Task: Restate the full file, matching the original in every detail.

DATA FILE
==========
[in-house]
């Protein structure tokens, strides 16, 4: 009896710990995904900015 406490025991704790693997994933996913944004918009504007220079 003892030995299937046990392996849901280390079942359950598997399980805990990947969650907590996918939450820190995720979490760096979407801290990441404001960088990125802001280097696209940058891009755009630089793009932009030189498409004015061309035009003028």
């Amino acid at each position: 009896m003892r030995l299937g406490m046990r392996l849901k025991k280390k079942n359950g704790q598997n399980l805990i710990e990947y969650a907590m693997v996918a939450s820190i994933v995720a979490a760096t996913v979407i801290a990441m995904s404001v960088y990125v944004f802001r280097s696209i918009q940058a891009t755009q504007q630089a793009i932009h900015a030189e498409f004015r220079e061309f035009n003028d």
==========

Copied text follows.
[in-house]
């Protein structure tokens, strides 16, 4: 009896710990995904900015 406490025991704790693997994933996913944004918009504007220079 003892030995299937046990392996849901280390079942359950598997399980805990990947969650907590996918939450820190995720979490760096979407801290990441404001960088990125802001280097696209940058891009755009630089793009932009030189498409004015061309035009003028």
């Amino acid at each position: 009896m003892r030995l299937g406490m046990r392996l849901k025991k280390k079942n359950g704790q598997n399980l805990i710990e990947y969650a907590m693997v996918a939450s820190i994933v995720a979490a760096t996913v979407i801290a990441m995904s404001v960088y990125v944004f802001r280097s696209i918009q940058a891009t755009q504007q630089a793009i932009h900015a030189e498409f004015r220079e061309f035009n003028d």